Dan Sorenson, president of the well-respected reputation management authority Big Blue Robot, posed the question, “Why would someone want to band their head against a wall?”

This may seem like an off-topic question, but he explains that metaphorically companies are banging their heads against a wall with their reputation management strategy.  Although the search world keeps changing, these companies still employ the same tactics they always have in an attempt to mold a great search engine results page and solidify their diminishing returns.

These companies are using these same strategies because in most cases, they do not realize they need to change, or do not want to put the effort into creating a new strategy.

The White House Office of Consumer Affairs reports that, “A dissatisfied consumer will tell between nine and 15 people about their experience.  About 13% of dissatisfied customers tell more than 20 people.”  A decade ago, this was done by word of mouth.  Now travelers are getting on social media channels and reviews sites to voice their concerns.  Their reach with these outlets is no longer limited to 20 people, and may actually be closer to 200, or even 2,000 people.

Today, if a traveler has a negative experience with a surly front desk attendant, you can bet that by the time they have reached their room, the news has already reached Facebook and Twitter, if not TripAdvisor or the OTA site where they booked the room.

The Growth of Social

Just a few years ago, it was still okay for a company to ignore the social web.  Facebook, Twitter and other social sites were considered immature and unproven.  Some companies still consider social media as a young person’s fad.  However, today’s fastest growing demographic for Facebook is the 55-plus crowd.

Today, social needs to be a part of any marketing strategy and is essential to successful reputation management.  Social profiles are easy to create and they take up space in the Google results, improving a company’s online reputation.

Just having a social media profile is one thing, but truly managing a social media channel can make or break your online reputation strategy.  Consumers are taking the time to contact companies through these channels to complain about a situation.  In fact, many media today are actually advising consumer that if you are unable to get a response through a company’s customer service line, you will get a more immediate response on social media (nine out of 10 times this is in fact the case).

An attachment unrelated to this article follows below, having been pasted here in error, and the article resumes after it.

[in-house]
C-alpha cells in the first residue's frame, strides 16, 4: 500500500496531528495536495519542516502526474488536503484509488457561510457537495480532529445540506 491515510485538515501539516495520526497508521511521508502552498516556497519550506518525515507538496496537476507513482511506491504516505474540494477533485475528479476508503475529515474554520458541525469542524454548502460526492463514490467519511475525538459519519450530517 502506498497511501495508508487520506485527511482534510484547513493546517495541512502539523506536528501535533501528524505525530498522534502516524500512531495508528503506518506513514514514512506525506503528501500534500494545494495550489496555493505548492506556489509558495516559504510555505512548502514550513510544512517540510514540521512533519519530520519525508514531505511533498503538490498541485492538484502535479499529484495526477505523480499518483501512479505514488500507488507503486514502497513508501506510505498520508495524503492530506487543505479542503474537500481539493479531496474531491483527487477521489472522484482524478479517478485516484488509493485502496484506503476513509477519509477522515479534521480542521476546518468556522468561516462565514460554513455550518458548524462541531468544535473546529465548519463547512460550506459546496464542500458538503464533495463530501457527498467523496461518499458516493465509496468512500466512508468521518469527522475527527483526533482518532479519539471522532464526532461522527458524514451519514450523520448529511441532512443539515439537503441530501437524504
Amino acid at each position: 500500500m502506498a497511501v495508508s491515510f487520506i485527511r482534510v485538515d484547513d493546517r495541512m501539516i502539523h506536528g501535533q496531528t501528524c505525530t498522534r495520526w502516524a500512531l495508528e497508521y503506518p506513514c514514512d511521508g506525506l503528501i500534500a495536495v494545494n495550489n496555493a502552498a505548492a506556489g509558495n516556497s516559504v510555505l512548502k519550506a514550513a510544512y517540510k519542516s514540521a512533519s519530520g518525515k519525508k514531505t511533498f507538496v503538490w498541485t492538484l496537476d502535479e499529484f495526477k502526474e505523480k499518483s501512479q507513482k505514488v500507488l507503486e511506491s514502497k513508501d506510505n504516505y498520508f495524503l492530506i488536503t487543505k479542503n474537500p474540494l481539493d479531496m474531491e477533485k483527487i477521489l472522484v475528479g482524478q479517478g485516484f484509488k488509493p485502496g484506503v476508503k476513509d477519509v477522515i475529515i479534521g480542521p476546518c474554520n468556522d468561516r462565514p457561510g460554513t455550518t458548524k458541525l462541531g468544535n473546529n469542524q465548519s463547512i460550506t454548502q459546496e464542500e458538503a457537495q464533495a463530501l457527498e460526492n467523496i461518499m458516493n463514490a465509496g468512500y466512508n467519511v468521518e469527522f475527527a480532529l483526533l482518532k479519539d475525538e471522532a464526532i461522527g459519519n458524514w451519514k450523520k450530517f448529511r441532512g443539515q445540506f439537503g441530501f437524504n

Not Everything Has to be Negative

Keep in mind that while your online reputation might be negative, it could also be quite positive.  You may be searching for your property on Twitter and find an amazing experience someone had at your hotel.  Travelers may post photos on Instagram and Pinterest of the mouth-watering meal they had in your dining room.

It is important to address this positive feedback the same way you would if it were negative.  A timely response is important in our “always on”, mobile-friendly landscape.  This is just a single example of how you can positively manage your online reputation, and how to leverage social media to create awareness for your brand.

Key Points

-Online reputation management is far from dead, and will continue to be an important aspect of your marketing campaign as the internet continues to play a large role in the vacation planning experience.

-Social media has recently driven, and will continue to drive companies to focus on their online reputation management.

-Having a solid online reputation strategy requires being aware of not only social media, but travel review sites and OTA review sections as well.